Supercomputing 2023

Supercomputing 2023

The Six Five team discusses Supercomputing 2023.

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Daniel Newman: You and I are headed out that way, Pat. I just want to talk a little bit about the evolution of supercomputing before we talk a little bit about themes and stuff we saw. I mean, look, there’s no way in one day that we could get around and hear everything, and there wasn’t there one theme of supercomputing and there wasn’t one announcement of supercomputing, but Pat, very interesting event this year. First and foremost, absolutely jammed wall to wall. You and I got there first night at 7 o’clock PM Mountain time opening, and there was probably 10,000 people lined up at the doors. We were getting shoved over, you and I, the two wafery thin guys we are, we’re getting shoved over by propeller heads, geeks and AI fanatics everywhere that had suddenly returned.

Now again, I talked to some people that had said over the last two or three years … go back two, three years, obviously there was a period of time that that wasn’t going on because shows weren’t going on, but the supercomputing event had gotten thin, it had gotten sparse, it had become very out there and very geeky in the era of AI. And that’s where the FLOPS to TOPS joke came from. We used to measure FLOPS, now we talk about TOPS in case anybody needed an explanation. This was red-hot. And so we saw it wasn’t only the big companies. We had a bunch of Six Five videos with Lenovo. We talked to Lenovo, we talked to Lenovo’s partners, we talked to Imperial College and some of their big users, Pat and we talked to some of their executive team. We talked about everything from liquid cooling to next generation architectures to exponential compute requirements and clusters that had more GPUs than a F1 car has horsepower. Sorry, I had to say that because it’s an F1 week. Yep, you’re wearing it, but I’m living it. I just want to point that out right now.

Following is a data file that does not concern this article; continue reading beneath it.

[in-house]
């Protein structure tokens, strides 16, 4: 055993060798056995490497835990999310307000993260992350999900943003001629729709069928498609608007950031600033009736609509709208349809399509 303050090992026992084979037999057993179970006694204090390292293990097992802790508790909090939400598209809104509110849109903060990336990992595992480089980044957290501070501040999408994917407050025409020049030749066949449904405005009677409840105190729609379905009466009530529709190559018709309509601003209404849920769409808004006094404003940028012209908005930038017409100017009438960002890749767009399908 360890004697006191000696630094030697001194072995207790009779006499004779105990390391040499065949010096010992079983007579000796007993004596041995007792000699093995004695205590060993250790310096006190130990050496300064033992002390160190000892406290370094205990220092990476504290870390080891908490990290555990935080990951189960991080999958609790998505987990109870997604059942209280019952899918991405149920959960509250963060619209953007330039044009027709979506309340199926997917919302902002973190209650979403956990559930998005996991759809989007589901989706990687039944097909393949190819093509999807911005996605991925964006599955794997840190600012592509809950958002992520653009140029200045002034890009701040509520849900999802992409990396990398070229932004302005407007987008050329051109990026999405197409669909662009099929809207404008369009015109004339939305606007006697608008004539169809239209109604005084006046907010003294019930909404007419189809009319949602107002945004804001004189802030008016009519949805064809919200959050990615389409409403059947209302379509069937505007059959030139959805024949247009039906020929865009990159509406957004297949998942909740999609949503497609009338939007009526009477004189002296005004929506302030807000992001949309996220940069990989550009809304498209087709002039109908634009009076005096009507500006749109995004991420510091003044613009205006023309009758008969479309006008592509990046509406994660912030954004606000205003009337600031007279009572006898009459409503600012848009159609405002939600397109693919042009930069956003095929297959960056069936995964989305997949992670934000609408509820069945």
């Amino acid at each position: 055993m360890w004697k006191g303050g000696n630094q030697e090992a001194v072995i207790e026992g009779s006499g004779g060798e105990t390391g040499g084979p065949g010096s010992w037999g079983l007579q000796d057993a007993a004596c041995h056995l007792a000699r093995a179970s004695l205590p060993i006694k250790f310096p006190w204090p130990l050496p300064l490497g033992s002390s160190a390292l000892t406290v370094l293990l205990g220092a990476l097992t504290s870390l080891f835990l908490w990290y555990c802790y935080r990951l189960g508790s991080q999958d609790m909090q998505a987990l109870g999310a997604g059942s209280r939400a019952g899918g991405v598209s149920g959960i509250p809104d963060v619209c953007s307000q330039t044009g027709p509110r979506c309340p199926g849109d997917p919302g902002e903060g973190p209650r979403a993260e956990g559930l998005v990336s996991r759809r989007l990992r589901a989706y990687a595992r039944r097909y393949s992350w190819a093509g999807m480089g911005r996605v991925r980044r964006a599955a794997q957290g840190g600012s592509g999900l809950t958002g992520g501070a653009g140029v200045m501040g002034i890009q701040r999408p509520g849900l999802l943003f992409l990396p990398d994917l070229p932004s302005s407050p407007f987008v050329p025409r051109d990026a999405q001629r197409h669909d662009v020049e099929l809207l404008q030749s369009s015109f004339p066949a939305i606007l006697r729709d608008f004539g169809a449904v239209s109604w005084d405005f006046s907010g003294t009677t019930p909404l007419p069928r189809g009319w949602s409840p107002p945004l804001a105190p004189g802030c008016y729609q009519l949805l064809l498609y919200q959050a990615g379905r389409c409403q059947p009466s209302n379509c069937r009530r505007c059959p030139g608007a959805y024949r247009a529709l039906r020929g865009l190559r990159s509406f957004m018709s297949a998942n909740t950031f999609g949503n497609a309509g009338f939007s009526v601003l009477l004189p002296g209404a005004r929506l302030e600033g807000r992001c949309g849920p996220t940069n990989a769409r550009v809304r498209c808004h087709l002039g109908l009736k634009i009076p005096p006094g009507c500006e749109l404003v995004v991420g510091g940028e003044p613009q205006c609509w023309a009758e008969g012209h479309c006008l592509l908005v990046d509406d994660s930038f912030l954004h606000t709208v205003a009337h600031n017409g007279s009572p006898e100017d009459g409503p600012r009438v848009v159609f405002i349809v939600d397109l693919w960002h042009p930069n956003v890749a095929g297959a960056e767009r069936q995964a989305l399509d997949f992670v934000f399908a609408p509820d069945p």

Patrick Moorhead: I got an invite, but my calendar was too full.

Daniel Newman: Yeah, no, I know something about a sofa, French Bulldogs and I don’t know, fun games.

Anyways, but it was a really, really interesting show. And then there was … so the big companies, the HPEs, the Dells, Lenovos, all very active there. And of course all the silicon, AMDs, NVIDIAs, Intel all on display. And then Pat, there was just this massive ecosystem of what I would call A series all the way to your C and D and E series companies there that were really on big display. And it wasn’t just an HPC show. I want to be very clear, this was an AI show.

There was companies that were in the AI space, GPU powered storage, like our friends at Nyriad that we talked to. You had companies like VAST Data that are building new storage architectures that are powered by AI that were there in a big way on display. You and I both saw the Grok Llama who Grok very focused on accelerated computing language processing units. We were running around spending time. You introduced me to Gopi, from Axiado doing very interesting architectural and security related hardware for building next generation compute network fabrics. So this was just a very interesting show, Pat.

But what I really took away from it, and I know this might be like typical Dan oversimplifying things, but is that the world is really excited about AI and supercomputing is kind of the front edge of it. This is where we’re seeing what all this AI at its maximum deployment with the biggest systems the most cores can do when put to work, to solve problems in healthcare, to solve problems in engineering, to solve problems, even things we talked about with design. This is where that kind of innovation starts, Pat. And so as our friend Pat Gelsinger said something like, the geek is back, this was like the geek is back moment. And by the way, you and I were the coolest guys there because we were bottom third by far of the IQ, but I would put us in the top third on the EQ. But all joking aside, Pat, love to get your takes on what you thought about the event.